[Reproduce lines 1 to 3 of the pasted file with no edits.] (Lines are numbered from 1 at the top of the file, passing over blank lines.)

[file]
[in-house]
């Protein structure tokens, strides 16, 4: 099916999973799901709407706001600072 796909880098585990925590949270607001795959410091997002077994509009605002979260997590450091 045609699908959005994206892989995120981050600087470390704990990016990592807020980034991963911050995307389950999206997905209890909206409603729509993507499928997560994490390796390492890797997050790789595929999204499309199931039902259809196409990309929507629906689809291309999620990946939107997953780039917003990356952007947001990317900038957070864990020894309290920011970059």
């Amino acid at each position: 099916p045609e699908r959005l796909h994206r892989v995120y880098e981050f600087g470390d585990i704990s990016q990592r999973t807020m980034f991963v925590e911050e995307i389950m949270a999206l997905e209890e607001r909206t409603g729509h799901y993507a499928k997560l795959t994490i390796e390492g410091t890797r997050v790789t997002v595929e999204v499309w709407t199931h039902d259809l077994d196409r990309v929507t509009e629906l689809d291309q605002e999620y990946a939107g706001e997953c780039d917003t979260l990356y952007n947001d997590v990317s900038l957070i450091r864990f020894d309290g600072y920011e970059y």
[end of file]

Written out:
[in-house]
């Protein structure tokens, strides 16, 4: 099916999973799901709407706001600072 796909880098585990925590949270607001795959410091997002077994509009605002979260997590450091 045609699908959005994206892989995120981050600087470390704990990016990592807020980034991963911050995307389950999206997905209890909206409603729509993507499928997560994490390796390492890797997050790789595929999204499309199931039902259809196409990309929507629906689809291309999620990946939107997953780039917003990356952007947001990317900038957070864990020894309290920011970059």
């Amino acid at each position: 099916p045609e699908r959005l796909h994206r892989v995120y880098e981050f600087g470390d585990i704990s990016q990592r999973t807020m980034f991963v925590e911050e995307i389950m949270a999206l997905e209890e607001r909206t409603g729509h799901y993507a499928k997560l795959t994490i390796e390492g410091t890797r997050v790789t997002v595929e999204v499309w709407t199931h039902d259809l077994d196409r990309v929507t509009e629906l689809d291309q605002e999620y990946a939107g706001e997953c780039d917003t979260l990356y952007n947001d997590v990317s900038l957070i450091r864990f020894d309290g600072y920011e970059y």